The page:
At the other end of the sophistication spectrum, two American chefs who chant the mantra of simplicity have new books out: Marco Canora (Salt to Taste, written with Catherine Young, Rodale, $35) and Karen DeMasco (The Craft of Baking, written with Mindy Fox, Clarkson Potter, $35). Precise, stripped-down food based on seasonal and high-quality ingredients is now aspirational American cooking, the antidote to the heaps of deep-fried, cheese-topped snacks.

It can be depressing to contemplate recipes that rely on ripe quinces or top-quality wild salmon for success, when supermarkets seem to hold ever fewer types of food in ever more shapes of plastic. But these alluring books, which hold out the promise of great food with just a few ingredients, virtually drive you to the farmers’ market.

Both chefs worked at Craft in New York for several years, under the chef Tom Colicchio. Mr. Canora has since focused on his Tuscan heritage at his own restaurant, Hearth, and the recipes in this book are simple and Italianate, like cauliflower roasted with fresh rosemary and fish fillets slowly infused with lemon peel, thyme and olive oil.

Ms. DeMasco, now the pastry chef at Locanda Verde and the baker of truly extraordinary fruit-and-butter cakes, has gone in a more homey American direction, with spins on lemon bars, marshmallows, cobblers and her grandmother’s cashew brittle.

Best in show for coffee table cookbooks is My New Orleans (Andrews McMeel, $45) by John Besh, the chef and owner of six restaurants in the city, and Dorothy Kalins, who provided bright text and photographs of the region, with some photos dating back decades.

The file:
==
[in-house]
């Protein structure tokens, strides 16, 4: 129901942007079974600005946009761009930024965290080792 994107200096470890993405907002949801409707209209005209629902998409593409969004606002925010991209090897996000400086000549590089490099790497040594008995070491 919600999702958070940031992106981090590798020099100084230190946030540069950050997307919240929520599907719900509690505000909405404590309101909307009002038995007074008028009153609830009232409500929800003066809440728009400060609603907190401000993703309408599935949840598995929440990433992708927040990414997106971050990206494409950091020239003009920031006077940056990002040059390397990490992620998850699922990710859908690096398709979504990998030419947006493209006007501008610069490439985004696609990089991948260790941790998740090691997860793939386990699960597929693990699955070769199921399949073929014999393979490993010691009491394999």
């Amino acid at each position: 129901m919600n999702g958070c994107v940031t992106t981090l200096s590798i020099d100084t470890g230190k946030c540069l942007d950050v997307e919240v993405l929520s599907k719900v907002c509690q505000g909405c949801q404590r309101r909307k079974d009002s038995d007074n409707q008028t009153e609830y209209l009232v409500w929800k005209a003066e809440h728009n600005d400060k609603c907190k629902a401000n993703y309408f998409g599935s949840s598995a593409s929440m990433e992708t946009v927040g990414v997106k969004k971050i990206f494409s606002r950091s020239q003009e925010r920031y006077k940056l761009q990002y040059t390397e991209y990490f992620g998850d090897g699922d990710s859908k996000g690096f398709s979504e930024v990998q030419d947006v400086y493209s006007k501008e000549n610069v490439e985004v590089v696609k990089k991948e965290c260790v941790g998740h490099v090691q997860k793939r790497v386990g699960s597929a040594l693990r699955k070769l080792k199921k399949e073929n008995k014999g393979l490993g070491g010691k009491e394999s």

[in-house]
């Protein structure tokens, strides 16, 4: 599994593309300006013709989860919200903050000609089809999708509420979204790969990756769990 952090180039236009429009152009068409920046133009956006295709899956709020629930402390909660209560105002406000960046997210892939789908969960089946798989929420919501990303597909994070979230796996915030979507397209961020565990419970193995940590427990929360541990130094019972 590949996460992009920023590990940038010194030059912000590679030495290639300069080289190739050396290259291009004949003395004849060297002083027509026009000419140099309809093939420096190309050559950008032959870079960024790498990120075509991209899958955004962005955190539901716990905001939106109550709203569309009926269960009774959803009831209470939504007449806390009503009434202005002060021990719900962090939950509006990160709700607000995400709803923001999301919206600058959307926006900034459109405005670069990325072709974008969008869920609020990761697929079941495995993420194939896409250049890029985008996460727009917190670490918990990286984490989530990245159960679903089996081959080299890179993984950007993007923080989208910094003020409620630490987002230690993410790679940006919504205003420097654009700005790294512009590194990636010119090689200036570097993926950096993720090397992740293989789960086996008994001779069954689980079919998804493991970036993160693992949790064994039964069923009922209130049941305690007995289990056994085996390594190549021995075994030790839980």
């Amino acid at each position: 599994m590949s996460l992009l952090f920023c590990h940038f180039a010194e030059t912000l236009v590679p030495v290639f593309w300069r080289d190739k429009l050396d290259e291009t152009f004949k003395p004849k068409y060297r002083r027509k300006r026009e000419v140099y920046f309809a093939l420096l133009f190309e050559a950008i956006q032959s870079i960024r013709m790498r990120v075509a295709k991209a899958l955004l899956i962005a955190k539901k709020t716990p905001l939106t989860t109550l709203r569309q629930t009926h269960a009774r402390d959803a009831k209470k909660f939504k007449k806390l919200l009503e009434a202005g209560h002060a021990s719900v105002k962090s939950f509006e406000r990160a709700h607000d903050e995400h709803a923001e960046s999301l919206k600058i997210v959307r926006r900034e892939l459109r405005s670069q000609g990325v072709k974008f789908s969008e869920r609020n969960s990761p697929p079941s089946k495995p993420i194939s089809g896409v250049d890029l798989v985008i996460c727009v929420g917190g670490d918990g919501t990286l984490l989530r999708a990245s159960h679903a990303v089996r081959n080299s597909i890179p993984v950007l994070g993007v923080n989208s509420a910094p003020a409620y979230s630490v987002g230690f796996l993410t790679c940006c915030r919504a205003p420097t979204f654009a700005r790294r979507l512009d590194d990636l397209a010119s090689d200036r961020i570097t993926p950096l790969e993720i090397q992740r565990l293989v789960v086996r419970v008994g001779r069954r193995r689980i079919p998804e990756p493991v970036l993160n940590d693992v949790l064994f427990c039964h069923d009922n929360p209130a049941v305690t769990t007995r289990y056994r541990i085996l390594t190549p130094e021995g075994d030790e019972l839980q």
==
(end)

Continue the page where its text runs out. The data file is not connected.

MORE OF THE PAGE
The Louisiana-born-and-bred Mr. Besh is well equipped to explain arcane holidays like the feast of St. Joseph, patron saint of carpenters, celebrated by the city’s Sicilian-Americans partly by sprinkling mudrica, a “sawdust” made of bread crumbs, onto bowls of pasta. As a chef, Mr. Besh cannot resist making the sawdust more delicious, with grated cheese, red pepper flakes and pine nuts.

To make sense of the city’s culinary influences, the book is organized by ingredients, festivals and traditions of the Cajuns, Creoles, French and Italians and other groups.

Assimilation is also central to How To Roast a Lamb: New Greek Classic Cooking (Little Brown, $35) by Michael Psilakis, written with Brigit Binns and Ellen Shapiro. As the subtitle suggests, this New York chef is perpetually torn between respect for the Old World and ambition in the New, between preserving his mother’s family recipes (such as beef stew with leeks and cinnamon) and presenting the Mediterranean fantasias of his sleek Manhattan restaurant, Anthos (such as sea urchin tzatziki).

The book bridges the two, making it the first serious volume on Greek-American cooking. In the best sections, Mr. Psilakis writes in detail about learning from his father how to hunt, garden and fish. (He also writes with evident pain about his father’s recent death.)

At the other end of the solemnity scale, readers can spend a few hours with Mitch Omer, whose exuberant profanity in Damn Good Food (written with Ann Bauer, Borealis Books, $27.95) make Anthony Bourdain seem prim. Mr. Omer, now an owner of Hell’s Kitchen in Minneapolis, is not a trained chef, but he loves food with a passion. Butter, cheese, bacon, brown sugar and heavy cream work overtime in his restaurant, a popular breakfast destination; it probably helps that the lipsticked waitresses wear sexy pajamas all day and night.